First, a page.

The Fastest Bicycle Rider In the World: The Story of a Colored Boy's Indomitable Courage and Success Against Great Odds - Marshall W. “Major” Taylor 1928 - Wormley Publishing Company, Worcester - First Edition World champion at 19... One of the first black athletes to become world champion in any sport, before Jackie Robinson, Jack Johnson or Jesse Owens... 1-mile record holder... American sprint champion in 1898, 1899, 1900... triumphant tours of Europe and Australia... Victories against all European champions...

For more than 16 years Taylor bicycled to glory on three continents. His name on the marquee meant added revenue and attendance. In Europe, he was a superstar, and treated like one. Yet he was mocked by fellow riders in America, shunned by his sport's establishment, and died forgotten and penniless in Chicago in 1932. Part of why Taylor should be remembered is the way he reacted to the hatred he had to ride against: ‘
I always played the game fairly and tried my hardest, although I was not always given a square deal or anything like it ... I only ask from them the same kind of treatment which I give and am willing to continue to give’.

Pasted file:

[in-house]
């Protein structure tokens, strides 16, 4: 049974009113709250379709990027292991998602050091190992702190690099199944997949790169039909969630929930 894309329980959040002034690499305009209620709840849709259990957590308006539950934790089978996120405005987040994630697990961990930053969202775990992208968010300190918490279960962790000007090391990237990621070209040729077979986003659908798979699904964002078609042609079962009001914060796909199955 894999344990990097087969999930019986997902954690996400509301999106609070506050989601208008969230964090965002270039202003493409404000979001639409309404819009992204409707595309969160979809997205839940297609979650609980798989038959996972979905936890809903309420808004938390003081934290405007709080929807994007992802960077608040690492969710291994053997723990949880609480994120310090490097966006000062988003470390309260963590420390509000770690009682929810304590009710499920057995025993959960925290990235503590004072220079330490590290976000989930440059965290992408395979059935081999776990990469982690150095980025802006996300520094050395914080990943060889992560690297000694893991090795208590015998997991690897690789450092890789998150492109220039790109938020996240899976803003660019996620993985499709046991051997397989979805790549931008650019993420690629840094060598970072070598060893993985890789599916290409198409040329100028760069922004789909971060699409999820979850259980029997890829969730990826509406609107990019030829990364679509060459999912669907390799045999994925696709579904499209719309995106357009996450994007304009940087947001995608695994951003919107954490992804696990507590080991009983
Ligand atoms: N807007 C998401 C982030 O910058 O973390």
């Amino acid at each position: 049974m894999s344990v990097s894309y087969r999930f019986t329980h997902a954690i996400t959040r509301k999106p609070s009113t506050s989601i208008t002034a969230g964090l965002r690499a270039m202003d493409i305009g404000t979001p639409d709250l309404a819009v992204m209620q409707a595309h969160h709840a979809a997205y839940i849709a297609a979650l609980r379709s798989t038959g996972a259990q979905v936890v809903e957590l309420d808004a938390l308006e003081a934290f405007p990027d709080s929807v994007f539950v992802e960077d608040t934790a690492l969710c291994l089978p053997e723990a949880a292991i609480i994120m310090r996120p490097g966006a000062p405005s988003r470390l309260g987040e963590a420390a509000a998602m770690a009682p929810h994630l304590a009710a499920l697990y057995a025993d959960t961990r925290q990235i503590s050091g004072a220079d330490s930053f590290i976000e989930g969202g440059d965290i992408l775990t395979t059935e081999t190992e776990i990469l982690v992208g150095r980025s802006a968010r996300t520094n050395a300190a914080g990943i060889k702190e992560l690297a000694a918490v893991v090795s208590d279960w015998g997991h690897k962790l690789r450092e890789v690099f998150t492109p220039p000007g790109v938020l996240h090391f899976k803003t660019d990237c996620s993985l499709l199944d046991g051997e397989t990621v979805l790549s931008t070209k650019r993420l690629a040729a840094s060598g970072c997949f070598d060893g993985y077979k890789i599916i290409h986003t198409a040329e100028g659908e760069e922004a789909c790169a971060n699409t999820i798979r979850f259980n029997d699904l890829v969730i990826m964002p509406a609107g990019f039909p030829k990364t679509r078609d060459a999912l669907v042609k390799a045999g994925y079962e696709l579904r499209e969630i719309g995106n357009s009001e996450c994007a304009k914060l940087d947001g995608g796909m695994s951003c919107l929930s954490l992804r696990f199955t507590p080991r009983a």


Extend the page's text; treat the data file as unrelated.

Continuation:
A near fine copy of this important autobiography in the rare dust jacket. With photographic plates.
  Marshall Walter "Major" Taylor [1878-1932] is one of the early sports world's most stylish, entertaining, and gentlemanly personalities. Born in 1878 in Indianapolis, the son of poor rural parents, Taylor worked in a bike shop until prominent bicycle racer "Birdie" Munger coached him for his first professional racing successes in 1896. Despite continuous bureaucratic and, at times, physical opposition, he won his first national championship two years later and became world champion in 1899 in Montreal.

On the jacket and front free endpaper is the stamp of Hans Ohrt Lightweight Bicycles of Beverly Hills, CA. Hans Ohrt, born in the late 1800’s when Major Taylor was shattering records, won the US national and world’s amateur titles in 1915, coming first in the half mile, one two and three mile races. In the 1930’s Ohrt opened his retail bicycle shop ’Hans Ohrt Lightweight Bicycles’, counting among his customers Clark Gable, Bing Crosby and Marilyn Monroe.

Provenance: From the Estate of Daniel R. Davis of Seattle, Washington.
References: Howie Cohen’s Everything Bicycles. Andrew Ritchie -
Major Taylor: The Extraordinary Career of a Champion Bicycle Racer. Marlene Targ Brill - Marshall "Major" Taylor: World Champion Bicyclist, 1899-1901.
8vo. pp. [14] 431 [1]. Publisher’s blue cloth, lettered in gilt.
  Condition: Near fine, in very good jacket with closed tears, 3cm chip to head of spine, tape repair to verso.   Ref: 105205   Price: HK$ 12,000